Drupal

Quicksketch + Webchick = Drupal Love

webchickFor those of you who have been living in a rock and don't know who Nate Haug or Angie Byron are, they are Lullabots, and huge people behind the Drupal community. Nate was largely responsible for the awesome drag and drop, and the crazy jQuery features, the String Overrides Drupal 5 port, and other awesomeness in Drupal 6, and Angie is just all over the place.

Well, Nate, being the awesome guy he is, gave Angie an awesome new theme for her website. The reason I bring this up, is because of the webchick logo you see on the right. I mean, look at it! If that doesn't make you smile, then I don't know what will.

Great job, Nate! I feel the Drupal Love!

Druplicon Getting Some Love

People who talk with others on IRC, particularly on #Drupal, will be happy to know that our loving IRC bot, Druplicon, is getting some love. Druplicon, if you don't know, is the IRC bot that idles in many of the Drupal IRC channels. It logs chats, helps you remember facts, and just is there when you feel like giving out the odd botsnack. Its powered by the Bot module, making it integrate with Drupal very nicely.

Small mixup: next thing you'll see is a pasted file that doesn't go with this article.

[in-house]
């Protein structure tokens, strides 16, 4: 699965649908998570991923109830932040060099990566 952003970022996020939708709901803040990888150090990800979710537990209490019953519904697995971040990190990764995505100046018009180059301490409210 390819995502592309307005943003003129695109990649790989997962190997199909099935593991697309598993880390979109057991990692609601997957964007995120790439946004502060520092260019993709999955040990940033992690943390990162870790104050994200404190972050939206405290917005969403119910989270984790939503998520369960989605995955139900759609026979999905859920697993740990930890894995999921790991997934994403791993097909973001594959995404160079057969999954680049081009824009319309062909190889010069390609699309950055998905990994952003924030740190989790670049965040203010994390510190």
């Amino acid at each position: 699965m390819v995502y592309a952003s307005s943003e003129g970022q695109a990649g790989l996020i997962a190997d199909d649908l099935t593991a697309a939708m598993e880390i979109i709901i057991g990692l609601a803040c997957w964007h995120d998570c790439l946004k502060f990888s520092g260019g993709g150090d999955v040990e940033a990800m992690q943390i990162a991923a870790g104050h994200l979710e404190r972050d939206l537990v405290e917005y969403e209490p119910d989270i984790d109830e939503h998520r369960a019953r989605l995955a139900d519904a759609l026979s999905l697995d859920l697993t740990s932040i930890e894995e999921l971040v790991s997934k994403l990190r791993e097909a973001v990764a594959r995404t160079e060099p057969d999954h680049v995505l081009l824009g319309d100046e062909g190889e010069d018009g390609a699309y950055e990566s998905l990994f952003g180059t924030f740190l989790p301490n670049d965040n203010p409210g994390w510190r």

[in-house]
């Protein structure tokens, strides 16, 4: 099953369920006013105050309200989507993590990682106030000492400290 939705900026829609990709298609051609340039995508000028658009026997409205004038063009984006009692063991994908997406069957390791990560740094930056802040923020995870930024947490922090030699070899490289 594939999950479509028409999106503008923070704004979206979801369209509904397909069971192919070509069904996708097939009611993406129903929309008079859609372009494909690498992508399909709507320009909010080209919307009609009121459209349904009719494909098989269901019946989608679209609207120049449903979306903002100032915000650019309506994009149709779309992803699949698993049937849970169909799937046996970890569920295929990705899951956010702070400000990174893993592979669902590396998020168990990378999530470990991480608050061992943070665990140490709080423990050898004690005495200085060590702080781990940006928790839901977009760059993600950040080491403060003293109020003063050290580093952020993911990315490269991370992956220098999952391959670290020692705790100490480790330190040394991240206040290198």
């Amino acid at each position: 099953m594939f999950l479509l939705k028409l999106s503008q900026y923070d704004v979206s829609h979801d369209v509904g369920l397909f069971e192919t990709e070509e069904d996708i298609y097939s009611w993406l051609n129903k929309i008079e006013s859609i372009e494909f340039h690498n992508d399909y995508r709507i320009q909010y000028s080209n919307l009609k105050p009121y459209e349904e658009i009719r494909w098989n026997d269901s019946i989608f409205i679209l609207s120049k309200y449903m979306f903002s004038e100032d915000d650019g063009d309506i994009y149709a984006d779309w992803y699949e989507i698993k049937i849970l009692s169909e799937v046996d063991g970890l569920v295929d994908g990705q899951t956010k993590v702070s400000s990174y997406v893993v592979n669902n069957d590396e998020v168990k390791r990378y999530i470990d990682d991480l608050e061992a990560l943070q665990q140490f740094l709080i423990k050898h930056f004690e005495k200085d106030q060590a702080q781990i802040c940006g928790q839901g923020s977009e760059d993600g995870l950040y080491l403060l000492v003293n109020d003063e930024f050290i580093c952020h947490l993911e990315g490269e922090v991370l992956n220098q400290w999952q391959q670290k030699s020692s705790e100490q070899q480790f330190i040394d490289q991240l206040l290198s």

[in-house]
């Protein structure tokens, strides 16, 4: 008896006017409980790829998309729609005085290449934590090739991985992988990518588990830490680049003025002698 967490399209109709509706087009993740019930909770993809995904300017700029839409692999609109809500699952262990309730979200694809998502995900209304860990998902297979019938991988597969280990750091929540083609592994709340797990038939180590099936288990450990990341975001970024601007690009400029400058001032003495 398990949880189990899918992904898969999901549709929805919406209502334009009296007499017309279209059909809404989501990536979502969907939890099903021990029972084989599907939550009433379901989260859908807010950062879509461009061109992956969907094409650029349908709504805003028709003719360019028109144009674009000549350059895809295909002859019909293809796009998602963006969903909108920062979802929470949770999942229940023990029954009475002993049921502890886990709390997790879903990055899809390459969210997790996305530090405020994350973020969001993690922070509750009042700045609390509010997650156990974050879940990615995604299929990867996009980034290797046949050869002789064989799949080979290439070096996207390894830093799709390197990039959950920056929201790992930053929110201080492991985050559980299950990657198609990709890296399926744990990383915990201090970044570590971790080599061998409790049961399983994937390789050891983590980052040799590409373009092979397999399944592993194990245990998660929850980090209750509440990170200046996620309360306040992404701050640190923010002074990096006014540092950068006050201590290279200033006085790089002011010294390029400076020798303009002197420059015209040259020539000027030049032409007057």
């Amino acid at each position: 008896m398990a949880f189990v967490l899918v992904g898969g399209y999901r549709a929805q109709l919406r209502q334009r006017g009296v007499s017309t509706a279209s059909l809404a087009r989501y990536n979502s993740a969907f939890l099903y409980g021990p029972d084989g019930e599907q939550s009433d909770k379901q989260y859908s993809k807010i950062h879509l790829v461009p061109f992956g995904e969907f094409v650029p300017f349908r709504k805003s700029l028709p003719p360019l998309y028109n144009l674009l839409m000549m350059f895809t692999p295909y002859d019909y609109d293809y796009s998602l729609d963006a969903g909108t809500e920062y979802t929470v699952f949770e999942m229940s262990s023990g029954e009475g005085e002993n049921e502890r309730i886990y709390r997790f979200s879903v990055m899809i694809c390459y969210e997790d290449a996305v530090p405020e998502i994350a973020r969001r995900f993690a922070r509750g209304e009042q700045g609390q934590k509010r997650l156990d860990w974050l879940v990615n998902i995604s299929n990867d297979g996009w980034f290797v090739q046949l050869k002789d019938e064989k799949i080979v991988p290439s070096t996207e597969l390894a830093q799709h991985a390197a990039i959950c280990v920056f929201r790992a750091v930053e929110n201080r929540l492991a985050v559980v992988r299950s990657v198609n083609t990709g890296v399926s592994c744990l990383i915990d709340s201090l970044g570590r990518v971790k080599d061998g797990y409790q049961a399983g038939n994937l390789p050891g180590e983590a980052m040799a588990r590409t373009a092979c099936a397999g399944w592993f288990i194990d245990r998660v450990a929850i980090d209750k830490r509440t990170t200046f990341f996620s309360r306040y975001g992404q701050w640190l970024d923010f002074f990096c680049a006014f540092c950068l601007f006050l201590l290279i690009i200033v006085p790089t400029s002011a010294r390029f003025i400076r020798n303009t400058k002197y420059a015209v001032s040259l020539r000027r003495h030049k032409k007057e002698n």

Anyway, I've been routing through the Bot module API lately and thought it could do much more then what it was currently being used for. Since it's run off of a Drupal website, we could integrate it with one of the many other modules out there. Just think, what could you do with an IRC bot on a Drupal website?

  • Dynamically create "meeting note" nodes when you're having a meeting.
  • Only accept people with Drupal user accounts into a given channel
  • Asterisk to make phone calls from an IRC command prompt.
  • Location module to spit out information about places it notices in a channel